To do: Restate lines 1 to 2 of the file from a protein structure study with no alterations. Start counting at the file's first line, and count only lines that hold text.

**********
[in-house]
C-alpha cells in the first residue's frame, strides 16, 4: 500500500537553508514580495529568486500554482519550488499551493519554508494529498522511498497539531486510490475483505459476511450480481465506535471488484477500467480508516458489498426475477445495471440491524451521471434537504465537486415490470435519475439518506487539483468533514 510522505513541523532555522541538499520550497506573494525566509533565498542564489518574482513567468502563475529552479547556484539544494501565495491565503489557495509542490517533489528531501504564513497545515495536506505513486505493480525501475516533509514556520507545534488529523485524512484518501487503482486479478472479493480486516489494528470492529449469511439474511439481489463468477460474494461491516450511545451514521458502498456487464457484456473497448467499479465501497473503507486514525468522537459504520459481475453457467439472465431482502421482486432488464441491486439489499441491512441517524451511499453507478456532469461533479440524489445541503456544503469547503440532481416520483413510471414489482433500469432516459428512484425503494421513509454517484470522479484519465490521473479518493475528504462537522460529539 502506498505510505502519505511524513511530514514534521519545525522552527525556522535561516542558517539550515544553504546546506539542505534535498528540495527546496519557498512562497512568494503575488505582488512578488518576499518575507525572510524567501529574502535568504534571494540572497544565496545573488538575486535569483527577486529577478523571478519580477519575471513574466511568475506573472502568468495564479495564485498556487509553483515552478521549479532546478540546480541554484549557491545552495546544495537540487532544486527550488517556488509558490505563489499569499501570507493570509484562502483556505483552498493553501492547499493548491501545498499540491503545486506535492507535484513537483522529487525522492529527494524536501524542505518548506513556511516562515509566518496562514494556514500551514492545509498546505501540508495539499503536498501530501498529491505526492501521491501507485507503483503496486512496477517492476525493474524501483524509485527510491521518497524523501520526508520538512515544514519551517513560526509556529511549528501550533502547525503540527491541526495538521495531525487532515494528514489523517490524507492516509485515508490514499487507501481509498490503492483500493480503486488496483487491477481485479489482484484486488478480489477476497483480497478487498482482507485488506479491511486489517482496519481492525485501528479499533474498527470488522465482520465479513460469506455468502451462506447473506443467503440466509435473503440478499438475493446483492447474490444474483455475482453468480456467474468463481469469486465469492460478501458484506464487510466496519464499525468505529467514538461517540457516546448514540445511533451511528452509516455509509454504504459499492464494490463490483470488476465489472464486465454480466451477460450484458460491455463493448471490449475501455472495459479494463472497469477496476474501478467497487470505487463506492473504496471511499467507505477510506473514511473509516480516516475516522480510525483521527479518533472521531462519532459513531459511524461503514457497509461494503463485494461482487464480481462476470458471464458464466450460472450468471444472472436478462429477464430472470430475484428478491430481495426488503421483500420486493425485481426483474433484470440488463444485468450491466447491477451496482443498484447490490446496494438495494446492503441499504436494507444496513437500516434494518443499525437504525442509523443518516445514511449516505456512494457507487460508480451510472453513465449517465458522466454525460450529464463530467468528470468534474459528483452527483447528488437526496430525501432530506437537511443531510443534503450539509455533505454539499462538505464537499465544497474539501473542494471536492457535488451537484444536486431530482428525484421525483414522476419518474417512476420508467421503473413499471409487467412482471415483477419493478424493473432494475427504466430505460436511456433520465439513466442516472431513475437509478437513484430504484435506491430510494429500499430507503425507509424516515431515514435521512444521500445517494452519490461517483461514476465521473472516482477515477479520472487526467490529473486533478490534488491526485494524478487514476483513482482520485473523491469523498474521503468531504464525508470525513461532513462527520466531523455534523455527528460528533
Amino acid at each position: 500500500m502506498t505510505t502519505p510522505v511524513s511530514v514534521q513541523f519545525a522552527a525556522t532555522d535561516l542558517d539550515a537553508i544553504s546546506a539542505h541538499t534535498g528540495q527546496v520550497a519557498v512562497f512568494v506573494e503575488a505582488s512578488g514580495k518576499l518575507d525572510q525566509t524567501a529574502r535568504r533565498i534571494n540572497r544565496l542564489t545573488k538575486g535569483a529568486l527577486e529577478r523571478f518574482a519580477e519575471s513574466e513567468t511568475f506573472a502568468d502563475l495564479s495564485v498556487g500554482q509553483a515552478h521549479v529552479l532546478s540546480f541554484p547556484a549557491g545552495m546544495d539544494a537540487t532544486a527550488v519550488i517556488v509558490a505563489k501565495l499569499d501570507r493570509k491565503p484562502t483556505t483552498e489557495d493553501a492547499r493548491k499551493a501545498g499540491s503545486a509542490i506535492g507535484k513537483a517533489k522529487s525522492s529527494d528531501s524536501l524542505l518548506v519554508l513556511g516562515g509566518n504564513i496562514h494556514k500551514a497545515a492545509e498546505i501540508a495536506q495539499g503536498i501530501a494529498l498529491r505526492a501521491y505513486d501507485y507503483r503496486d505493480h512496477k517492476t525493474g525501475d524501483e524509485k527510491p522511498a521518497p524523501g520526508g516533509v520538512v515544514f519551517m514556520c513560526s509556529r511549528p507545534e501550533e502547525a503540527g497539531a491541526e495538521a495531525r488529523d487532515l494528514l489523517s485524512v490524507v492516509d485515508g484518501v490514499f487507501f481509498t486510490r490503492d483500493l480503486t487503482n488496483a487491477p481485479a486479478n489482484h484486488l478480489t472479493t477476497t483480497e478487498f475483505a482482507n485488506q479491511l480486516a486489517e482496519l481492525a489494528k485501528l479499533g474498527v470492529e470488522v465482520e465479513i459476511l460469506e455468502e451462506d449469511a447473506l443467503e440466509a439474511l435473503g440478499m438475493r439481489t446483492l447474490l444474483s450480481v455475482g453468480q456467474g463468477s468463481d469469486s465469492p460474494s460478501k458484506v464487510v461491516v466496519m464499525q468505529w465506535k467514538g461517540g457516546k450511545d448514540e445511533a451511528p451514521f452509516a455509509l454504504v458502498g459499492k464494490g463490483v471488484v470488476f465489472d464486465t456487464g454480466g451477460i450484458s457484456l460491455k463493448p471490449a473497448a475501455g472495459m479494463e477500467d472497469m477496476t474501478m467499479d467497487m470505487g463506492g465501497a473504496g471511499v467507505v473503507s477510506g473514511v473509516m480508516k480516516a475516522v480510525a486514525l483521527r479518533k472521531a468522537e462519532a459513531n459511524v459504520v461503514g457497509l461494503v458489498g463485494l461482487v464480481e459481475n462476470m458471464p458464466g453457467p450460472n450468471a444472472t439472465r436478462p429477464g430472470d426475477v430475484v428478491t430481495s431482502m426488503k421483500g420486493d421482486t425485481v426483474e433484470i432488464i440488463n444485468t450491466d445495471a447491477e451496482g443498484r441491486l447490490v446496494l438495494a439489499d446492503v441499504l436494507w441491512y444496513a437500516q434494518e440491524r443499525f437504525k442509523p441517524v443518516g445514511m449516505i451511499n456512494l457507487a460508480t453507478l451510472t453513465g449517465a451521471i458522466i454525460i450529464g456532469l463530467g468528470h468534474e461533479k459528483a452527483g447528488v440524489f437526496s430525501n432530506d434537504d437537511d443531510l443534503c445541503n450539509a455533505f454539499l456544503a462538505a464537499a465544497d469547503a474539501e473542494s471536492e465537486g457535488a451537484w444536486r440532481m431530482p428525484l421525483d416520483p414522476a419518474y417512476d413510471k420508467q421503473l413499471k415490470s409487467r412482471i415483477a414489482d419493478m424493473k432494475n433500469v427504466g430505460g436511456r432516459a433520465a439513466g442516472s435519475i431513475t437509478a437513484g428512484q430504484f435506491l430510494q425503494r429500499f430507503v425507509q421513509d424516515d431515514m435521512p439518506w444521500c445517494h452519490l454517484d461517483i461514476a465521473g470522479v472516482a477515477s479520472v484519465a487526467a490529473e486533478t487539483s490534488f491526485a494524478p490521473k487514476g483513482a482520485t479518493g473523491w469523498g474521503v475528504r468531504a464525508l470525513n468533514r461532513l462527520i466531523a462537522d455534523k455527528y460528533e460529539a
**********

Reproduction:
[in-house]
C-alpha cells in the first residue's frame, strides 16, 4: 500500500537553508514580495529568486500554482519550488499551493519554508494529498522511498497539531486510490475483505459476511450480481465506535471488484477500467480508516458489498426475477445495471440491524451521471434537504465537486415490470435519475439518506487539483468533514 510522505513541523532555522541538499520550497506573494525566509533565498542564489518574482513567468502563475529552479547556484539544494501565495491565503489557495509542490517533489528531501504564513497545515495536506505513486505493480525501475516533509514556520507545534488529523485524512484518501487503482486479478472479493480486516489494528470492529449469511439474511439481489463468477460474494461491516450511545451514521458502498456487464457484456473497448467499479465501497473503507486514525468522537459504520459481475453457467439472465431482502421482486432488464441491486439489499441491512441517524451511499453507478456532469461533479440524489445541503456544503469547503440532481416520483413510471414489482433500469432516459428512484425503494421513509454517484470522479484519465490521473479518493475528504462537522460529539 502506498505510505502519505511524513511530514514534521519545525522552527525556522535561516542558517539550515544553504546546506539542505534535498528540495527546496519557498512562497512568494503575488505582488512578488518576499518575507525572510524567501529574502535568504534571494540572497544565496545573488538575486535569483527577486529577478523571478519580477519575471513574466511568475506573472502568468495564479495564485498556487509553483515552478521549479532546478540546480541554484549557491545552495546544495537540487532544486527550488517556488509558490505563489499569499501570507493570509484562502483556505483552498493553501492547499493548491501545498499540491503545486506535492507535484513537483522529487525522492529527494524536501524542505518548506513556511516562515509566518496562514494556514500551514492545509498546505501540508495539499503536498501530501498529491505526492501521491501507485507503483503496486512496477517492476525493474524501483524509485527510491521518497524523501520526508520538512515544514519551517513560526509556529511549528501550533502547525503540527491541526495538521495531525487532515494528514489523517490524507492516509485515508490514499487507501481509498490503492483500493480503486488496483487491477481485479489482484484486488478480489477476497483480497478487498482482507485488506479491511486489517482496519481492525485501528479499533474498527470488522465482520465479513460469506455468502451462506447473506443467503440466509435473503440478499438475493446483492447474490444474483455475482453468480456467474468463481469469486465469492460478501458484506464487510466496519464499525468505529467514538461517540457516546448514540445511533451511528452509516455509509454504504459499492464494490463490483470488476465489472464486465454480466451477460450484458460491455463493448471490449475501455472495459479494463472497469477496476474501478467497487470505487463506492473504496471511499467507505477510506473514511473509516480516516475516522480510525483521527479518533472521531462519532459513531459511524461503514457497509461494503463485494461482487464480481462476470458471464458464466450460472450468471444472472436478462429477464430472470430475484428478491430481495426488503421483500420486493425485481426483474433484470440488463444485468450491466447491477451496482443498484447490490446496494438495494446492503441499504436494507444496513437500516434494518443499525437504525442509523443518516445514511449516505456512494457507487460508480451510472453513465449517465458522466454525460450529464463530467468528470468534474459528483452527483447528488437526496430525501432530506437537511443531510443534503450539509455533505454539499462538505464537499465544497474539501473542494471536492457535488451537484444536486431530482428525484421525483414522476419518474417512476420508467421503473413499471409487467412482471415483477419493478424493473432494475427504466430505460436511456433520465439513466442516472431513475437509478437513484430504484435506491430510494429500499430507503425507509424516515431515514435521512444521500445517494452519490461517483461514476465521473472516482477515477479520472487526467490529473486533478490534488491526485494524478487514476483513482482520485473523491469523498474521503468531504464525508470525513461532513462527520466531523455534523455527528460528533